By: Dr. Jacqueline Scott, Working Credit Board President

In my “day job” I am a philosophy professor who works in the field of Critical Philosophy of Race. I have coined the term “meta-oppression,” and I use it to describe an existential state for many people of color—particularly US black folks: we have dealt with racialized oppression to such a degree, and for so long, that it has brought about an additional stressor. Just as prolonged anxiety can trigger a clinical depression, prolonged racialized oppression seems to be triggering a profound sense of resignation, weariness, and despair at the looming realization that American racism will not change significantly—ever. This is meta-oppression (the oppression of being oppressed), which has historically taken root and intensified over time as a result of the deepening the chasm in the space between the ideal of the American Dream and the actual societal dream offered to most people of color.

What does my day job have to do with Working Credit? As President of the Working Credit Board of Directors, I have helped the nonprofit credit building organization understand the historic role of credit systems in perpetuating this meta-oppression for people of color. For example, a dual credit market (one for white people and another for people of color) was baked into many New Deal Programs in the 1930s, the remnants of which still exist in real estate covenants across the country. Then, African Americans in particular were subject to redlining (systemically excluded from buying homes in specific neighborhoods). Today, structural racism shows up in the form of divestment of traditional financial institutions from communities of color and neighborhoods comprised of people earning lower incomes. In their place exist mostly unregulated, high-interest, and often predatory financial services providers. A former Working Credit colleague, Deborah Ragbir, describes this as “Jim Crow Credit.” Keith Corbett, Executive Vice President of the Center for Responsible Lending explains, “…if one community is paying no more than 15% to borrow money and the other community is paying 300-400% minimum, the [latter] community will never get out of poverty.”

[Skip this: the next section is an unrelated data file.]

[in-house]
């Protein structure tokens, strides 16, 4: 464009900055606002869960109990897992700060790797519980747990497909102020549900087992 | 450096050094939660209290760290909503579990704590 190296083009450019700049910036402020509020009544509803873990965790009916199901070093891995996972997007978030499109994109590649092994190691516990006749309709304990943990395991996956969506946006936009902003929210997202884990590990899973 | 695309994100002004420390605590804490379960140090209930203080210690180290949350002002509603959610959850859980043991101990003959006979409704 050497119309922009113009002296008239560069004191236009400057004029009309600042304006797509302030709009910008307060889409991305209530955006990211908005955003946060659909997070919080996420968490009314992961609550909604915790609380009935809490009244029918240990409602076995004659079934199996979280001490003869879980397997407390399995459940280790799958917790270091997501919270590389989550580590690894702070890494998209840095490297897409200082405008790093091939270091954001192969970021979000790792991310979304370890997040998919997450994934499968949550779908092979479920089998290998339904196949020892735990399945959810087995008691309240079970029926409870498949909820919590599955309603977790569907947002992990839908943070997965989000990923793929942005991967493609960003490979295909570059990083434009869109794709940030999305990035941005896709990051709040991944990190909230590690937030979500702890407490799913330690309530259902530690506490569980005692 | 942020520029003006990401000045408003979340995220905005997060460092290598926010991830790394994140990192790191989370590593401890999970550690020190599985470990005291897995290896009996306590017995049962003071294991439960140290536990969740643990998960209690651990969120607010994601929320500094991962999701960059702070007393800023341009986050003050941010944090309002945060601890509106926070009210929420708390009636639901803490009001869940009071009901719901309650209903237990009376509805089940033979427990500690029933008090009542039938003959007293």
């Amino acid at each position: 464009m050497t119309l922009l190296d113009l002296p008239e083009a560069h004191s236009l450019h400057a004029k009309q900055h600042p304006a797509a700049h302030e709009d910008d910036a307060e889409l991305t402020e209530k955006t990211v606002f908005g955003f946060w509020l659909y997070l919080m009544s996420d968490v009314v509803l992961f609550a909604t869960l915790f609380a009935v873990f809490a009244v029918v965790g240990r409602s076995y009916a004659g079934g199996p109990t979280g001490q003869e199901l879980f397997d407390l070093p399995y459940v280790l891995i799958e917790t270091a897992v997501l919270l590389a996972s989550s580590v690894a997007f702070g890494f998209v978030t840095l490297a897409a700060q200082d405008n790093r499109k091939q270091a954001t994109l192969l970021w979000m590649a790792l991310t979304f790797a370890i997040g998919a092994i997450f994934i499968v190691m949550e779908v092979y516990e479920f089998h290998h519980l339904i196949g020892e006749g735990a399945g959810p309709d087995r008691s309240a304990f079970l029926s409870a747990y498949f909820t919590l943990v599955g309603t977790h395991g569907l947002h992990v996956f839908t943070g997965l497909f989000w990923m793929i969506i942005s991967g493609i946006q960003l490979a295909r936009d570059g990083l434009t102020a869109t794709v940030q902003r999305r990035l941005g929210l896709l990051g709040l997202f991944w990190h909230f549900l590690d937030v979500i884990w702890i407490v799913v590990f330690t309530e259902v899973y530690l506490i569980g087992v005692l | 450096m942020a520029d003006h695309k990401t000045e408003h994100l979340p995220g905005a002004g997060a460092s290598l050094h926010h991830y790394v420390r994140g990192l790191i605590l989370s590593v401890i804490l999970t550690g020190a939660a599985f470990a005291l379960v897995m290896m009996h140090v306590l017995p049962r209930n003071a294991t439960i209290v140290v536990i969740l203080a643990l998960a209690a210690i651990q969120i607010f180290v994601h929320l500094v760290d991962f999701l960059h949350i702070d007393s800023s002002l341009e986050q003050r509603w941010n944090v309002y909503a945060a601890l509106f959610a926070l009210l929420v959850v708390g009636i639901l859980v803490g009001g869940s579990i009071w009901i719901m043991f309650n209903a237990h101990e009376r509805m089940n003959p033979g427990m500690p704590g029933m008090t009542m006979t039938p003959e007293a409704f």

At Working Credit, we see firsthand the impact of this dual credit system on participants of color every day, who describe entering our program having internalized racist assumptions in terms of credit: they are not good money managers, are not smart enough, do not work hard enough, need to be patient. This is meta-oppression at work. As result, many experience a deep sense of shame that their degraded financial state is their own fault. They suffer from the belief that there is little that they can do to further expand their own life chances or those of the next generation. Many no longer see the point in trying to access the “other” credit market or trust that they can leverage mainstream products like credit cards to build better financial lives for themselves and their families as so many white households have done over generations. A symptom of meta-oppression is the inability to imagine a future that is much different from the present. A way to interrupt these embedded systems of racial oppression is to be the “sunshine” that helps people who are targets of systemic racism to see these structures, to understand that these systems were created by people (not “normal” or “natural”), and to reinforce that their present condition is not primarily of their own making (as systemic racism had convinced them).[1]